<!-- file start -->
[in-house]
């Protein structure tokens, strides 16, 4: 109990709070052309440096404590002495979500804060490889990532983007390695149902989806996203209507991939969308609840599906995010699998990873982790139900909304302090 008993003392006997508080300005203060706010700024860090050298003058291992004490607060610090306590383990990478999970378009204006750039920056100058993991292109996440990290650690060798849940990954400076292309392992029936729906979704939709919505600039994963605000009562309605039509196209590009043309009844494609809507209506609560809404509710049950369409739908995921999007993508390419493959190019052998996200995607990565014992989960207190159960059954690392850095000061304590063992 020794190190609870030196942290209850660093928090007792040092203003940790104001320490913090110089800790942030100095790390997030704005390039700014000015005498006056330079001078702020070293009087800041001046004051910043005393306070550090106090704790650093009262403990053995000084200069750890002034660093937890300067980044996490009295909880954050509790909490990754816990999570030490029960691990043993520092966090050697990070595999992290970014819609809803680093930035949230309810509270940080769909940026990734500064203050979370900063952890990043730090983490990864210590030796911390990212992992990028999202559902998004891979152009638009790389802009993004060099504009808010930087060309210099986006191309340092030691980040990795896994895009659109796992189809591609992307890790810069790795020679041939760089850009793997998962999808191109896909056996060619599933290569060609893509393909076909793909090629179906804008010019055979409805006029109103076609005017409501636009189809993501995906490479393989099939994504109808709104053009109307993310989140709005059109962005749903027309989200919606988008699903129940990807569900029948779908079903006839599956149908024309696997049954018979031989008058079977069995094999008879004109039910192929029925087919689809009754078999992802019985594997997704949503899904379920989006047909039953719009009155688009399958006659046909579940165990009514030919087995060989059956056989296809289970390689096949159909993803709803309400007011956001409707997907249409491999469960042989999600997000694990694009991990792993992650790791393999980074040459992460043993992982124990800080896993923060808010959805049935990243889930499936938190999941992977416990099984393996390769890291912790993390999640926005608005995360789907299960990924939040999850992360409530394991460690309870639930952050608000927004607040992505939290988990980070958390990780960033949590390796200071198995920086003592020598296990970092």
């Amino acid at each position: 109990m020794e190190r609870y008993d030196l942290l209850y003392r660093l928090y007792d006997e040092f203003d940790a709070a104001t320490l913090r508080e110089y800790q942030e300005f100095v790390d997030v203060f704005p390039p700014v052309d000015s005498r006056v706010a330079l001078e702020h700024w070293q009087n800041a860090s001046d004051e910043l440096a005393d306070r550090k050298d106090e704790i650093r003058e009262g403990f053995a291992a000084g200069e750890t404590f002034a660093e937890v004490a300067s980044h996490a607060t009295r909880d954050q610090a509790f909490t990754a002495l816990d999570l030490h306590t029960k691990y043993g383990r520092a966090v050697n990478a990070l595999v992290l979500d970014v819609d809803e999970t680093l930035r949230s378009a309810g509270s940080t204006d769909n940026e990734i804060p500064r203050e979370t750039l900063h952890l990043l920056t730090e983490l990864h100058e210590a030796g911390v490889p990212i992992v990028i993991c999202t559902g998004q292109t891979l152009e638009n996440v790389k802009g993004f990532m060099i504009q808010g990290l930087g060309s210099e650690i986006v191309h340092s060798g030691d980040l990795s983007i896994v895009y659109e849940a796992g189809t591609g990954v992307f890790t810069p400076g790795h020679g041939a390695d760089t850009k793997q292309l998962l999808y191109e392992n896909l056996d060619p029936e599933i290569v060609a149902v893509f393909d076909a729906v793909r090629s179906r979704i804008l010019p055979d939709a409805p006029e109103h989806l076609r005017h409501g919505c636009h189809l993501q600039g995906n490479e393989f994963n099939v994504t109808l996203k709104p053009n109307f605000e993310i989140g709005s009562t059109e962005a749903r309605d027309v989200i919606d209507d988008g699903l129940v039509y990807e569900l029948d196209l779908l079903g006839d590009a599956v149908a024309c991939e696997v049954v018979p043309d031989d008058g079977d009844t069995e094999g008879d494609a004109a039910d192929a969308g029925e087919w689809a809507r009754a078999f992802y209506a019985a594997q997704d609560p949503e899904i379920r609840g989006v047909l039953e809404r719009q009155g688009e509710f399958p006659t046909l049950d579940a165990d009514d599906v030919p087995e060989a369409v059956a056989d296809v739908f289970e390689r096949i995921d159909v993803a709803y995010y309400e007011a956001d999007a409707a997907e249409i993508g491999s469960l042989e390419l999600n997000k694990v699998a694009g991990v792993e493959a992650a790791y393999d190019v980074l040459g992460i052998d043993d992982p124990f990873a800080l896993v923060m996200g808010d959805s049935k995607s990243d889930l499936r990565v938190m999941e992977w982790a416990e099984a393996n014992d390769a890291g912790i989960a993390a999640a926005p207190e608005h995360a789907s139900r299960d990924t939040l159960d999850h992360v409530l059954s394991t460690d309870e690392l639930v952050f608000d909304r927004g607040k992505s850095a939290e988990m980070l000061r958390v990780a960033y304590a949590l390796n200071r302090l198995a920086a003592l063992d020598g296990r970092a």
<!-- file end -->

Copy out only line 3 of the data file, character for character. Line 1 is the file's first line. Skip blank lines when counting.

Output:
């Amino acid at each position: 109990m020794e190190r609870y008993d030196l942290l209850y003392r660093l928090y007792d006997e040092f203003d940790a709070a104001t320490l913090r508080e110089y800790q942030e300005f100095v790390d997030v203060f704005p390039p700014v052309d000015s005498r006056v706010a330079l001078e702020h700024w070293q009087n800041a860090s001046d004051e910043l440096a005393d306070r550090k050298d106090e704790i650093r003058e009262g403990f053995a291992a000084g200069e750890t404590f002034a660093e937890v004490a300067s980044h996490a607060t009295r909880d954050q610090a509790f909490t990754a002495l816990d999570l030490h306590t029960k691990y043993g383990r520092a966090v050697n990478a990070l595999v992290l979500d970014v819609d809803e999970t680093l930035r949230s378009a309810g509270s940080t204006d769909n940026e990734i804060p500064r203050e979370t750039l900063h952890l990043l920056t730090e983490l990864h100058e210590a030796g911390v490889p990212i992992v990028i993991c999202t559902g998004q292109t891979l152009e638009n996440v790389k802009g993004f990532m060099i504009q808010g990290l930087g060309s210099e650690i986006v191309h340092s060798g030691d980040l990795s983007i896994v895009y659109e849940a796992g189809t591609g990954v992307f890790t810069p400076g790795h020679g041939a390695d760089t850009k793997q292309l998962l999808y191109e392992n896909l056996d060619p029936e599933i290569v060609a149902v893509f393909d076909a729906v793909r090629s179906r979704i804008l010019p055979d939709a409805p006029e109103h989806l076609r005017h409501g919505c636009h189809l993501q600039g995906n490479e393989f994963n099939v994504t109808l996203k709104p053009n109307f605000e993310i989140g709005s009562t059109e962005a749903r309605d027309v989200i919606d209507d988008g699903l129940v039509y990807e569900l029948d196209l779908l079903g006839d590009a599956v149908a024309c991939e696997v049954v018979p043309d031989d008058g079977d009844t069995e094999g008879d494609a004109a039910d192929a969308g029925e087919w689809a809507r009754a078999f992802y209506a019985a594997q997704d609560p949503e899904i379920r609840g989006v047909l039953e809404r719009q009155g688009e509710f399958p006659t046909l049950d579940a165990d009514d599906v030919p087995e060989a369409v059956a056989d296809v739908f289970e390689r096949i995921d159909v993803a709803y995010y309400e007011a956001d999007a409707a997907e249409i993508g491999s469960l042989e390419l999600n997000k694990v699998a694009g991990v792993e493959a992650a790791y393999d190019v980074l040459g992460i052998d043993d992982p124990f990873a800080l896993v923060m996200g808010d959805s049935k995607s990243d889930l499936r990565v938190m999941e992977w982790a416990e099984a393996n014992d390769a890291g912790i989960a993390a999640a926005p207190e608005h995360a789907s139900r299960d990924t939040l159960d999850h992360v409530l059954s394991t460690d309870e690392l639930v952050f608000d909304r927004g607040k992505s850095a939290e988990m980070l000061r958390v990780a960033y304590a949590l390796n200071r302090l198995a920086a003592l063992d020598g296990r970092a």